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British Osteopathic Association Response to Today’s Report highlighting that ill health costs the British economy around £103bn.

The Department for Work and Pensions is preparing to publish a report by Dame Carol Black, the DWP’s National Director for Health and Work, on assisting people on sick leave to return to work. The report puts the total cost of ill-health to the British economy at around £103bn, with the bulk of this figure (£63bn) being made up of the benefit costs and lost taxes for people who are not working due to illness or disability.

As part of her recommendations, Dame Black proposes trials of a new Fit for Work service to provide access to specialists such as physiotherapists, osteopaths and counsellors for all employees in the early stages of sickness. Dame Black has been reported as saying that the conditions are often treatable and even preventable if they could be supported early. Commenting on this morning’s Today programme, Dame Black specifically referred to the potential of osteopathy when treating and preventing conditions such as bad backs.

On Wednesday 12 March, the BOA held a parliamentary reception in the House of Commons focused on Osteopathy: Complementary Healthcare for a 21st Century Workforce. The purpose of the event was to highlight the benefits of osteopathy and its greater potential if Government funding was introduced.

In her presentation the president of the BOA, Karen Robinson, focused on the potential benefits to the NHS; by getting patients off waiting lists, and reducing the need for expensive and/or ineffective drugs; and to the economy; by assisting those on long-term sick leave back into work, thereby reducing working days lost and the associated benefit payments. Osteopathy has the potential to even more beneficial if interventions occur early on.

Musculoskeletal problems have taken a significant toll on the UK economy. The Department of Health’s Musculoskeletal Services Framework 2006 Report highlighted that musculoskeletal patients are the second largest group (22%) receiving incapacity benefits and an estimated 12.3 million working days are lost every year through work-related musculoskeletal problems. The cost to the UK economy of these lost days is staggering.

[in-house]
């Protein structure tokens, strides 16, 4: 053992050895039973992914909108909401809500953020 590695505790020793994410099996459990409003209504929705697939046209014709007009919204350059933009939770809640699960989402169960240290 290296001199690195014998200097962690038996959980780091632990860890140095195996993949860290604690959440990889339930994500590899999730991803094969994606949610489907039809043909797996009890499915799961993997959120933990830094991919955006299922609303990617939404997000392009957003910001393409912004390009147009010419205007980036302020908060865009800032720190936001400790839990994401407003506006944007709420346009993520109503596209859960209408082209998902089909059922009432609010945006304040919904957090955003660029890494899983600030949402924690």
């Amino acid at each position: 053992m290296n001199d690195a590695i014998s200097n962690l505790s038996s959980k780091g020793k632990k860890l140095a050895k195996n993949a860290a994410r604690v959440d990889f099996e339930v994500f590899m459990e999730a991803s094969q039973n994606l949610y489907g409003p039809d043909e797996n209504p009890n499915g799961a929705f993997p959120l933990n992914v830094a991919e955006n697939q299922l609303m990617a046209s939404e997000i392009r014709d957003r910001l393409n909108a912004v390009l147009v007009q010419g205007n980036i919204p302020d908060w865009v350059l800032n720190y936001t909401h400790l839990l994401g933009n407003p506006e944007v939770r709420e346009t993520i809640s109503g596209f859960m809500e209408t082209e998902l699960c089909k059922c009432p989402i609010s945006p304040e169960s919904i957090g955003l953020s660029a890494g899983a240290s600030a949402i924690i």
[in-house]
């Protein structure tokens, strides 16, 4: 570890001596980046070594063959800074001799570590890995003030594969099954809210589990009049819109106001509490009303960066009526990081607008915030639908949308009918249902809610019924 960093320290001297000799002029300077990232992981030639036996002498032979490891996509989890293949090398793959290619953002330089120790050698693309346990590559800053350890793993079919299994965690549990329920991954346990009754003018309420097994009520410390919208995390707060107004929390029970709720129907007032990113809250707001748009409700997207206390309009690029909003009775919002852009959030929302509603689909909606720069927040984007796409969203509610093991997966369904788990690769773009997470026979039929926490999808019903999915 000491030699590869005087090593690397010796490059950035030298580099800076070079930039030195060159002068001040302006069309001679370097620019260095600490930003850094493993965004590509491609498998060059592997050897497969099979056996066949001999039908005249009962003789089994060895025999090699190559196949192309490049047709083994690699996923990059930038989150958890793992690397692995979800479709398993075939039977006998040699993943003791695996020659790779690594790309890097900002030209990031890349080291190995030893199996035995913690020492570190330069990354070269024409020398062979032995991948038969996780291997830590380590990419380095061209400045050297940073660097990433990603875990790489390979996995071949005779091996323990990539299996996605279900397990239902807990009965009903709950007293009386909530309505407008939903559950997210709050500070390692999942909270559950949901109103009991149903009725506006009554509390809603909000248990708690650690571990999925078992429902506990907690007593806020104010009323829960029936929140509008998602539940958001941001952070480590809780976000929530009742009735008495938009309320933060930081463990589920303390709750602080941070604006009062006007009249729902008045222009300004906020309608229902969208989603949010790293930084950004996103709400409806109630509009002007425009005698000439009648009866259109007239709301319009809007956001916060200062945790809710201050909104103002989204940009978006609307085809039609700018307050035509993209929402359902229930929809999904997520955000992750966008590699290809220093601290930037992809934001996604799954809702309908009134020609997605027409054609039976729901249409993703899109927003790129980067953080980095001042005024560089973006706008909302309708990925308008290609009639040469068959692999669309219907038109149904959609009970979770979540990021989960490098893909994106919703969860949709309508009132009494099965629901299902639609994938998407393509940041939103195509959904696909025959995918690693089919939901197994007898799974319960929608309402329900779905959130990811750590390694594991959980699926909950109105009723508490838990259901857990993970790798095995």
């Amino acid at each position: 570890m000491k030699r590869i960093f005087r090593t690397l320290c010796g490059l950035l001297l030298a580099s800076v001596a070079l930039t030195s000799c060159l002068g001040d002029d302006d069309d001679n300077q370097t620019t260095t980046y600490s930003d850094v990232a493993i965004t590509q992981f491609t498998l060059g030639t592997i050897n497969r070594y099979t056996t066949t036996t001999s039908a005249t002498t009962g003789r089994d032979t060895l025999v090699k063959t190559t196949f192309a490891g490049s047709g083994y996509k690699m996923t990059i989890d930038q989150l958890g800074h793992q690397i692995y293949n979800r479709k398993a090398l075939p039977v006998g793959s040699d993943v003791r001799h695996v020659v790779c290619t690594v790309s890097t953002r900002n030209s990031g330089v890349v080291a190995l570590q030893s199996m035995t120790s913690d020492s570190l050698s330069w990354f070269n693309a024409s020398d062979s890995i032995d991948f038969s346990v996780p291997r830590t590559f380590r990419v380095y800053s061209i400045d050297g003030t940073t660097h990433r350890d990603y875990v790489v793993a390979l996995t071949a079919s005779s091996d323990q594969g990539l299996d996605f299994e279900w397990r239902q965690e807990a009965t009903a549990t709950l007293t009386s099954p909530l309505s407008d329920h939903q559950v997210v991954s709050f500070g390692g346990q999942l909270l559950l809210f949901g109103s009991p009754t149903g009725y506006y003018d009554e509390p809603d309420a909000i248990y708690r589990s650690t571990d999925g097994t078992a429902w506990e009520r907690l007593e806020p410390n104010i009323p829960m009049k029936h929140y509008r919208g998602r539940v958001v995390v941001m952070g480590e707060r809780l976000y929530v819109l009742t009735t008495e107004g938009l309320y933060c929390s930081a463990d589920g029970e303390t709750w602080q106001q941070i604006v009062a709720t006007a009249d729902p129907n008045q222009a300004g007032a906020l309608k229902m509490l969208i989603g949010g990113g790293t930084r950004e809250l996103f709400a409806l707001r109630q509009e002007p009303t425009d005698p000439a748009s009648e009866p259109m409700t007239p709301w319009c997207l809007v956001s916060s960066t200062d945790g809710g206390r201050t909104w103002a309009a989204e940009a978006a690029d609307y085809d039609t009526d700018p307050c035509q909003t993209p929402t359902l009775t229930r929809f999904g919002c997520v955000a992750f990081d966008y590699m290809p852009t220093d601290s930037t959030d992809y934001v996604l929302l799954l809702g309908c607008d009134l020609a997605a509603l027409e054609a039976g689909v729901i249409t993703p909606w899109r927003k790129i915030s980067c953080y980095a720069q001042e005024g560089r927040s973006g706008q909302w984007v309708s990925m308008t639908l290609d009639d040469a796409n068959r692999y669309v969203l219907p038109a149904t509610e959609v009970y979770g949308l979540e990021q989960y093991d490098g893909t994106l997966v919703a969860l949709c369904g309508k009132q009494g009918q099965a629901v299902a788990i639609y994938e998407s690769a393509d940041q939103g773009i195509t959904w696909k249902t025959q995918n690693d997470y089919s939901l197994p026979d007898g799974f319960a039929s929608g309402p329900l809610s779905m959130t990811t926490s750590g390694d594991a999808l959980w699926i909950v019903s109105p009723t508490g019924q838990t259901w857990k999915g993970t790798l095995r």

As the UK economy continues to develop and the pressures of modern working life become more acute, the physical strain upon employees is likely to increase further. As Geoffrey Podger, CEO of the Health and Safety Executive, recognised in a speech to the Society of Occupational Medicine, “With 30 million working days still lost each year, more must be done to embrace the challenges of the modern workplace… We have to find effective solutions to these new challenges in order to keep people healthy and in employment”.

Karen Robinson, President of the BOA comments, ‘More must be done to reduce the level of impact of musculoskeletal conditions on patients, and the corresponding effect caused to employers and the economy. While there are no silver-bullet answers to addressing this concern, Osteopathy offers the potential to drastically reduce the number of working days lost, benefiting patients, employers and the NHS. With over seven million osteopathic treatments performed each year, the feedback we receive from our patients is overwhelmingly positive.”

“Whilst we were very disappointed to note that no provision had been made in the budget to make use of the NHS surpluses previously reported to support the integration of osteopathy and other alternative therapies into NHS treatments we are encouraged to hear Dame Carol’s comments this morning to the media and the BOA will do all it can to support any initiatives that emerge. While musculoskeletal problems still present a formidable challenge, Osteopathy offers enormous promise to patients, to employers and to the NHS. At the event Karen encouraged the MPs and policy makers present to engage further with the British Osteopathic Association to help us increase accessibility to this proven” Karen Robinson continued

The host for the event was the Luton North MP, Kelvin Hopkins who introduced to the podium Conservative Shadow Minister for Disabled People, Mark Harper, BOA President Karen Robinson, and Boo Armstrong, Managing Director of GetWell UK, whose organisation has had great success in a pilot scheme in Northern Ireland to integrate complementary therapies into the NHS.

Attendees at the reception included: Kelvin Hopkins MP (host), Mark Harper MP (Conservative shadow Minister for Work and Pensions; Anne Milton MP (Conservative shadow Minister of Health); Sandra Gidley MP (Liberal Democrat shadow Minister for Health/Member of the Health Select Committee); Dr. John Pugh MP (Liberal Democrat shadow Minister for Treasury, Member of Public Accounts Select Committee); Bob Russell MP (Liberal Democrat shadow Minister for Defence/ Whip); Diane Abbott MP; Mark Durkan MP/MLA; Bill Etherington MP; Roger Gale MP; David Maclean MP; Edward O’ Hara MP; Dr. Tony Wright MP; Earl Baldwin of Bewdley; Lord Brookman; Lord Clement-Jones; Lord Colwyn; Baroness Wilkins’